We misplaced Jim for a bit in a booth where a man was displaying his paintings of vintage tractors.
When he rejoined us we rounded up our gang and decided it was time to leave the fair.
On our way toward the parking field Howard drifted over to this modestly restored vintage truck.
Of course he fell into conversation with the 'old boy' owner.

For some reason, that gentleman felt I should pose by his truck and have my picture taken!
I assured him that I was happier behind the camera, but Howard was persuaded to oblige.

Howard and Dawn have chosen a house in the rural valley town a few miles from Ketner's Mill.
We were delighted that we could view the house inside and out.
I had seen the realtor's photos online and chose not to take photos of the empty rooms.
There is a fenced back yard--for the dogs--and great potential for an appealing home--with Howard's considerable renovating skills and Dawn's good sense of style and colors.  The back deck and front steps appear to be originals to the 1998 construction.  As soon as the closing takes place [next week, we hope] Jim will go back down to assist in the replacement of the decks.

A scrumptious dinner in honor of our niece's husband's birthday finished our long and happy day.
Perhaps not surprisingly, we all--including the dogs--crashed rather early in the evening!

I'm already thinking that Ketner's Mill Festival may become an annual outing.

Tuesday, October 11, 2016

The Morning Faces of Autumn

After a long hot summer it has seemed as though the transition to fall weather has been abrupt.
A few days past the equinox there were storms, a brief return to hot days, then a sudden plunge to chilly mornings and evenings.
We have had a fire several mornings and have rummaged out long-sleeved shirts. I wake under a pile of cats who have made themselves comfortable sometime during the night.
Although it is still nearly dark at 6 a.m. the cats are agitating for me to be up.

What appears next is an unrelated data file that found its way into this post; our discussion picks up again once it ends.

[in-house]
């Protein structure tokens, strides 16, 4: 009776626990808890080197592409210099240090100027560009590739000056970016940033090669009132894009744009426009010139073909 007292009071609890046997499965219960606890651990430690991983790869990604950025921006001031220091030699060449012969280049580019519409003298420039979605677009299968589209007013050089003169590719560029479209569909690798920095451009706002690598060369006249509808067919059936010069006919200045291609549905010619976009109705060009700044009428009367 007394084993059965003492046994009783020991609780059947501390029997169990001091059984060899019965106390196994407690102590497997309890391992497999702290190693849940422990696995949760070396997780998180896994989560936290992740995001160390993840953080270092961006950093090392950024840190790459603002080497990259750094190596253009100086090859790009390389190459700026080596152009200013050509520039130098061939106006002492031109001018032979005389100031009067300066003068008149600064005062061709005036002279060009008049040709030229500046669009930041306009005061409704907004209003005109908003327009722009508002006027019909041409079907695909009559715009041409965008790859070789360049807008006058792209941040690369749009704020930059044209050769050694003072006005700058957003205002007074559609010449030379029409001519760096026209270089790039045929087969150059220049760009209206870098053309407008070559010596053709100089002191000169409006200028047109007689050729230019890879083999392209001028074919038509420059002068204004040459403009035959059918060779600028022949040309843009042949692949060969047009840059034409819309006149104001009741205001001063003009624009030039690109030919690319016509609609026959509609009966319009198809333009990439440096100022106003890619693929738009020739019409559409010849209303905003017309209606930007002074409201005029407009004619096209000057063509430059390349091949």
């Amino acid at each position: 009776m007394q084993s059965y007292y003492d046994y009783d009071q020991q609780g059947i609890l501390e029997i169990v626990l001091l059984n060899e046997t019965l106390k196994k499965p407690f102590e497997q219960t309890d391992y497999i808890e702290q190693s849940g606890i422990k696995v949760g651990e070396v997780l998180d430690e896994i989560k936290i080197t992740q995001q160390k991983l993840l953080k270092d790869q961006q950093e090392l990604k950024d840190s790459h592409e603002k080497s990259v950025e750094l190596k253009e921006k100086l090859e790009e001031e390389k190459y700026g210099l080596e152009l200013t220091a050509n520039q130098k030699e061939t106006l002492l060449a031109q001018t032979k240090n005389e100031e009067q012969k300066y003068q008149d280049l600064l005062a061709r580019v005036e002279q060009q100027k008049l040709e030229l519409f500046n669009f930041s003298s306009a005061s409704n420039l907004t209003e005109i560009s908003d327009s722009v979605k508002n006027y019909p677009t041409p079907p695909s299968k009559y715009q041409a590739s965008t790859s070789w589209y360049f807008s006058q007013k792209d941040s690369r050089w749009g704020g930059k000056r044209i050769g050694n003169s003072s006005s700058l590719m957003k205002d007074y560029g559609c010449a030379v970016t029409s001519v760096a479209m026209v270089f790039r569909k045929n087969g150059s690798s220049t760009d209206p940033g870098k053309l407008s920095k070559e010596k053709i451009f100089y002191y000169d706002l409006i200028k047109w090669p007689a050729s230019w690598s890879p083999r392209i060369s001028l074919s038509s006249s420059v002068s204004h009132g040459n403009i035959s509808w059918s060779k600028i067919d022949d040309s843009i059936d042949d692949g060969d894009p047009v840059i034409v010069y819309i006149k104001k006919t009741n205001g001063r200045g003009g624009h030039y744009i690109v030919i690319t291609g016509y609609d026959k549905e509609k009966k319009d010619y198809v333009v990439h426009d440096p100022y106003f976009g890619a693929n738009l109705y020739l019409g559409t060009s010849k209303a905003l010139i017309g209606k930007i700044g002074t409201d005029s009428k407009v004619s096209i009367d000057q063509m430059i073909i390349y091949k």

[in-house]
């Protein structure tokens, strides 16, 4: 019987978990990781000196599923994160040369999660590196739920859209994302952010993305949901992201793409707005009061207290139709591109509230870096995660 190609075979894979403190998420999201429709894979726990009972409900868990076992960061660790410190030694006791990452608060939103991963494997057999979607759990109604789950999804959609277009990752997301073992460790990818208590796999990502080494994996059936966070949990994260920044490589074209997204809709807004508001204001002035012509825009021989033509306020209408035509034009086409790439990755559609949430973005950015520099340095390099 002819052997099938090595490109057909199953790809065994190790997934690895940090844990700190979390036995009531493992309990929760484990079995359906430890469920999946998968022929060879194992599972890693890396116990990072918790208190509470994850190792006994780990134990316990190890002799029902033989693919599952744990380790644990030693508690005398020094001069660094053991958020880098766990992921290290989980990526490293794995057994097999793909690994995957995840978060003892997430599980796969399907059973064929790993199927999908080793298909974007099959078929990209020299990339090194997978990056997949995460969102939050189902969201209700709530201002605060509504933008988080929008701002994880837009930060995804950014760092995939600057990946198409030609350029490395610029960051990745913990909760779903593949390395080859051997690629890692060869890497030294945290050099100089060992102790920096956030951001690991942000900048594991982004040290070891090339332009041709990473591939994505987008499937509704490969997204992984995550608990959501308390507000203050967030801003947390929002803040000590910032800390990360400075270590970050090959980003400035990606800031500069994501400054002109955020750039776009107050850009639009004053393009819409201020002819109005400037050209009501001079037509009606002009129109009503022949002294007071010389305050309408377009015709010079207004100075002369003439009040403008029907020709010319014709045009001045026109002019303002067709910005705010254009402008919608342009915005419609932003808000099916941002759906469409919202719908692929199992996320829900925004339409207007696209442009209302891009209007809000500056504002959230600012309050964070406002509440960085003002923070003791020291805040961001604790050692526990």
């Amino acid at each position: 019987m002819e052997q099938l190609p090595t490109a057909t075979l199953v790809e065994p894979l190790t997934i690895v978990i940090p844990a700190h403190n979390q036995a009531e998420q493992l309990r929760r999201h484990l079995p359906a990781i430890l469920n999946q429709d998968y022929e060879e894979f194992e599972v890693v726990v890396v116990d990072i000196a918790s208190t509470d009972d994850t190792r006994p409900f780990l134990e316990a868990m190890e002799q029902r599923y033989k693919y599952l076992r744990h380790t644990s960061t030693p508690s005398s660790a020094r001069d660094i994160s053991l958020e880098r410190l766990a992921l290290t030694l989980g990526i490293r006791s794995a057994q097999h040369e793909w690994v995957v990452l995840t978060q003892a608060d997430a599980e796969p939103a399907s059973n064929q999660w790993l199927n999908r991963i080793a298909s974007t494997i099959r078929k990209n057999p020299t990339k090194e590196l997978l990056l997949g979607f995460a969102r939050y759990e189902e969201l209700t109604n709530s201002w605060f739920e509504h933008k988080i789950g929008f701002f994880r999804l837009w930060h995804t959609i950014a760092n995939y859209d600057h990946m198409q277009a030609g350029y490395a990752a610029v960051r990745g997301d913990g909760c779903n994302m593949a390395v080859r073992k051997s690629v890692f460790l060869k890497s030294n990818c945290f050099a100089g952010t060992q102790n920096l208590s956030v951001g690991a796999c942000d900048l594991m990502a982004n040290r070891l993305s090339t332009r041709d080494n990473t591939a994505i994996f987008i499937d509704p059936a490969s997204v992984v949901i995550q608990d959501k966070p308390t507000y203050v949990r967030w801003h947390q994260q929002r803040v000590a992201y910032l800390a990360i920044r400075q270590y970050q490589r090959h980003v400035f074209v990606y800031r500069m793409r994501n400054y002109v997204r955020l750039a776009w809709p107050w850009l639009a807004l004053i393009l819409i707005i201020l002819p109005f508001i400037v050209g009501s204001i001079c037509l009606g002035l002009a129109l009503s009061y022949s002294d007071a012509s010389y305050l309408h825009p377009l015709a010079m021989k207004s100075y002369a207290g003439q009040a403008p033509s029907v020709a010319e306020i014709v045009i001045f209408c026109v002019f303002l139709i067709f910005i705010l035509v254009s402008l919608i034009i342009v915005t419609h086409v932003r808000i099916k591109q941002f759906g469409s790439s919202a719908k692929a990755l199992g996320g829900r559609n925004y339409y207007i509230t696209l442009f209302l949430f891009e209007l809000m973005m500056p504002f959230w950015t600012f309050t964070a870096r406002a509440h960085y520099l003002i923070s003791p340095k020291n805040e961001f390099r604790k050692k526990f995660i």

They rumble down the stairs and congregate at the front door, anxious for the first whiff of fresh air, the first exploration of dew-soaked grass at the edge of the front porch.

The sky brightens slowly, pale apricot streaks against milky blue.

It was quiet when I walked to the pond along the road, the milk goats, the kids and their guard dogs still in the barn.  The dry goats were beginning to stir by the pasture gate, hopeful that I might have a tidbit to share.
A fish leaped in the water as I walked along the edge;  the ripples of its sudden movement flattened leaving the surface of the pond calm and glassy, reflecting the trees along the farther bank.

I picked my way along the fence, its sagging wire burdened with the weight of tangled morning glory vines, leaning goldenrod, towering stalks of gone-to-seed ironweed.

A riff of wind stirs the ironweed which is taller than I am, sculpting the seed heads against a background of blue sky.

One richly flowering plant crouches low in the tangle of wet grass around my feet.
I have worn my leather work boots, and kept to the roughly mowed verge of the field, but the toes of my shoes are darkly damp as are the frayed hems of my jeans.

Before leaving the field I pause in the side doorway of the weathered tobacco barn. 
The mist of morning still hangs over the field that borders the creek.

By the time I reach the lane, the day has settled into one of brilliant autumn perfection.

I miss the crimson of autumn maples in my native New England, and recall the shimmer of Wyoming aspens flaunting their gold even as the first snows whitened the mountain slopes.
Here in Kentucky the tulip poplars released a shower of yellowed leaves early in September. 
Now we watch as tints of russet and bronze appear on the hillside oaks.

A few stray cosmos and pale frost asters huddle against the fence below the shabby 
and depleted garden.

I have only one Double Red Knock-Out Rose--uprooted and moved twice from former gardens.
It is recovered from the summer ravages of humidity and Japanese beetles, lifting a fresh crop of blooms. Perhaps I would do well to abandon the perennials which have languished and settle for a hedge of these stalwart survivors!

Friday, October 7, 2016

A Few Autumn Scenes

We have been hosting company for several days during the week now ending and the previous week.
I loaded these photos several days ago but didn't have opportunity to write.
There has been a little needed rain, cooler nights, misty mornings that slowly burn into days with temps in the low 80's F.

A few morning glories are still blooming in the field near the tobacco barn.